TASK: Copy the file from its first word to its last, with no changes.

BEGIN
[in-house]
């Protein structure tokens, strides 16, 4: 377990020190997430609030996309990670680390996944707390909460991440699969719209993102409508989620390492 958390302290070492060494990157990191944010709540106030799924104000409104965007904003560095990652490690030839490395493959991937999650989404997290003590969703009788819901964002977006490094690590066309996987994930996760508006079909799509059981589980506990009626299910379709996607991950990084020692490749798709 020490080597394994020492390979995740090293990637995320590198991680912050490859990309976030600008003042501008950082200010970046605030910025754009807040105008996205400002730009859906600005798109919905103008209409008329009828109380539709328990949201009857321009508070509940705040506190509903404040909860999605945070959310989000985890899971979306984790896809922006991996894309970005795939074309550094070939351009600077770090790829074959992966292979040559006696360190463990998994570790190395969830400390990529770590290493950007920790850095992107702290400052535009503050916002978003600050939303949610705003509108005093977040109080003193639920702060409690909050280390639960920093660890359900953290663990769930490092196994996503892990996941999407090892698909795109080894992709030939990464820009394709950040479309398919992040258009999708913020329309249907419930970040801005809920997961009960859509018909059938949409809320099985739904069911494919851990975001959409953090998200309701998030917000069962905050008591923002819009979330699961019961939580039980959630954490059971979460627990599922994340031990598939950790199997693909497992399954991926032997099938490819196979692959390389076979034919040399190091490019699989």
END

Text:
[in-house]
């Protein structure tokens, strides 16, 4: 377990020190997430609030996309990670680390996944707390909460991440699969719209993102409508989620390492 958390302290070492060494990157990191944010709540106030799924104000409104965007904003560095990652490690030839490395493959991937999650989404997290003590969703009788819901964002977006490094690590066309996987994930996760508006079909799509059981589980506990009626299910379709996607991950990084020692490749798709 020490080597394994020492390979995740090293990637995320590198991680912050490859990309976030600008003042501008950082200010970046605030910025754009807040105008996205400002730009859906600005798109919905103008209409008329009828109380539709328990949201009857321009508070509940705040506190509903404040909860999605945070959310989000985890899971979306984790896809922006991996894309970005795939074309550094070939351009600077770090790829074959992966292979040559006696360190463990998994570790190395969830400390990529770590290493950007920790850095992107702290400052535009503050916002978003600050939303949610705003509108005093977040109080003193639920702060409690909050280390639960920093660890359900953290663990769930490092196994996503892990996941999407090892698909795109080894992709030939990464820009394709950040479309398919992040258009999708913020329309249907419930970040801005809920997961009960859509018909059938949409809320099985739904069911494919851990975001959409953090998200309701998030917000069962905050008591923002819009979330699961019961939580039980959630954490059971979460627990599922994340031990598939950790199997693909497992399954991926032997099938490819196979692959390389076979034919040399190091490019699989």